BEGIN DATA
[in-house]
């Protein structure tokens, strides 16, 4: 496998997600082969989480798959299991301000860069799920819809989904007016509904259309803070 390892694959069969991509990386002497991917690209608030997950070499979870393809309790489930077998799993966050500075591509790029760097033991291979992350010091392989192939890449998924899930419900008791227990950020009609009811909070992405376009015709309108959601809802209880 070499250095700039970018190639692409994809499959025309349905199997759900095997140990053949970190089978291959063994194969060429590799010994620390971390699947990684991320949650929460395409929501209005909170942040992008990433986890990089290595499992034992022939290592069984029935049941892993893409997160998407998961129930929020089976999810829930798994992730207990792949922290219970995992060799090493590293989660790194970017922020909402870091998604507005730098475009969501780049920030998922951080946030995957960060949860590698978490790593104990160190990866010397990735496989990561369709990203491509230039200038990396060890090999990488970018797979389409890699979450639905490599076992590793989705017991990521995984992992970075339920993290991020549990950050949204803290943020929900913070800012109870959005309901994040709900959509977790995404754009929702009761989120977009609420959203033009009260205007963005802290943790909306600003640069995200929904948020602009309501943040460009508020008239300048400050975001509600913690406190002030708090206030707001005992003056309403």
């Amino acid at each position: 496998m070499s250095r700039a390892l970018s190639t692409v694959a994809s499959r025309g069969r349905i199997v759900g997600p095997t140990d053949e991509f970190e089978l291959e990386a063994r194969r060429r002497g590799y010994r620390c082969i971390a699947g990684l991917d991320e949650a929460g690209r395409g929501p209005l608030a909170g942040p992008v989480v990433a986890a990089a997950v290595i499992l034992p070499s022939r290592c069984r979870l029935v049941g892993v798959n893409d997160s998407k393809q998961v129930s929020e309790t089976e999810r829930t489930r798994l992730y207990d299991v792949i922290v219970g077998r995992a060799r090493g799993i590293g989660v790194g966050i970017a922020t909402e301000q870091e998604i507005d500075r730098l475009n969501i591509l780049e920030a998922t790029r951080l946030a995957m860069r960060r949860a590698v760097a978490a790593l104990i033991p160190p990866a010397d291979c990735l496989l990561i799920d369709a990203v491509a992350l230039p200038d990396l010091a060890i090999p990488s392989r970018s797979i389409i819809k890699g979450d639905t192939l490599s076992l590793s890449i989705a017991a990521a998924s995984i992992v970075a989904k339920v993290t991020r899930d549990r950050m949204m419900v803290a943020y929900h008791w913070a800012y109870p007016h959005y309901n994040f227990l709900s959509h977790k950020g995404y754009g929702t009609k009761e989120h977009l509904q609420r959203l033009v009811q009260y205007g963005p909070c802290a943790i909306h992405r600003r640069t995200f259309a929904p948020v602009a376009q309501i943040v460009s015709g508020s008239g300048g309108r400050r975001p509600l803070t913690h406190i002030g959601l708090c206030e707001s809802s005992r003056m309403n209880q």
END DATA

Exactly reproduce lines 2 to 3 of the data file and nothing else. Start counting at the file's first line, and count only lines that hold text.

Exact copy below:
């Protein structure tokens, strides 16, 4: 496998997600082969989480798959299991301000860069799920819809989904007016509904259309803070 390892694959069969991509990386002497991917690209608030997950070499979870393809309790489930077998799993966050500075591509790029760097033991291979992350010091392989192939890449998924899930419900008791227990950020009609009811909070992405376009015709309108959601809802209880 070499250095700039970018190639692409994809499959025309349905199997759900095997140990053949970190089978291959063994194969060429590799010994620390971390699947990684991320949650929460395409929501209005909170942040992008990433986890990089290595499992034992022939290592069984029935049941892993893409997160998407998961129930929020089976999810829930798994992730207990792949922290219970995992060799090493590293989660790194970017922020909402870091998604507005730098475009969501780049920030998922951080946030995957960060949860590698978490790593104990160190990866010397990735496989990561369709990203491509230039200038990396060890090999990488970018797979389409890699979450639905490599076992590793989705017991990521995984992992970075339920993290991020549990950050949204803290943020929900913070800012109870959005309901994040709900959509977790995404754009929702009761989120977009609420959203033009009260205007963005802290943790909306600003640069995200929904948020602009309501943040460009508020008239300048400050975001509600913690406190002030708090206030707001005992003056309403």
């Amino acid at each position: 496998m070499s250095r700039a390892l970018s190639t692409v694959a994809s499959r025309g069969r349905i199997v759900g997600p095997t140990d053949e991509f970190e089978l291959e990386a063994r194969r060429r002497g590799y010994r620390c082969i971390a699947g990684l991917d991320e949650a929460g690209r395409g929501p209005l608030a909170g942040p992008v989480v990433a986890a990089a997950v290595i499992l034992p070499s022939r290592c069984r979870l029935v049941g892993v798959n893409d997160s998407k393809q998961v129930s929020e309790t089976e999810r829930t489930r798994l992730y207990d299991v792949i922290v219970g077998r995992a060799r090493g799993i590293g989660v790194g966050i970017a922020t909402e301000q870091e998604i507005d500075r730098l475009n969501i591509l780049e920030a998922t790029r951080l946030a995957m860069r960060r949860a590698v760097a978490a790593l104990i033991p160190p990866a010397d291979c990735l496989l990561i799920d369709a990203v491509a992350l230039p200038d990396l010091a060890i090999p990488s392989r970018s797979i389409i819809k890699g979450d639905t192939l490599s076992l590793s890449i989705a017991a990521a998924s995984i992992v970075a989904k339920v993290t991020r899930d549990r950050m949204m419900v803290a943020y929900h008791w913070a800012y109870p007016h959005y309901n994040f227990l709900s959509h977790k950020g995404y754009g929702t009609k009761e989120h977009l509904q609420r959203l033009v009811q009260y205007g963005p909070c802290a943790i909306h992405r600003r640069t995200f259309a929904p948020v602009a376009q309501i943040v460009s015709g508020s008239g300048g309108r400050r975001p509600l803070t913690h406190i002030g959601l708090c206030e707001s809802s005992r003056m309403n209880q």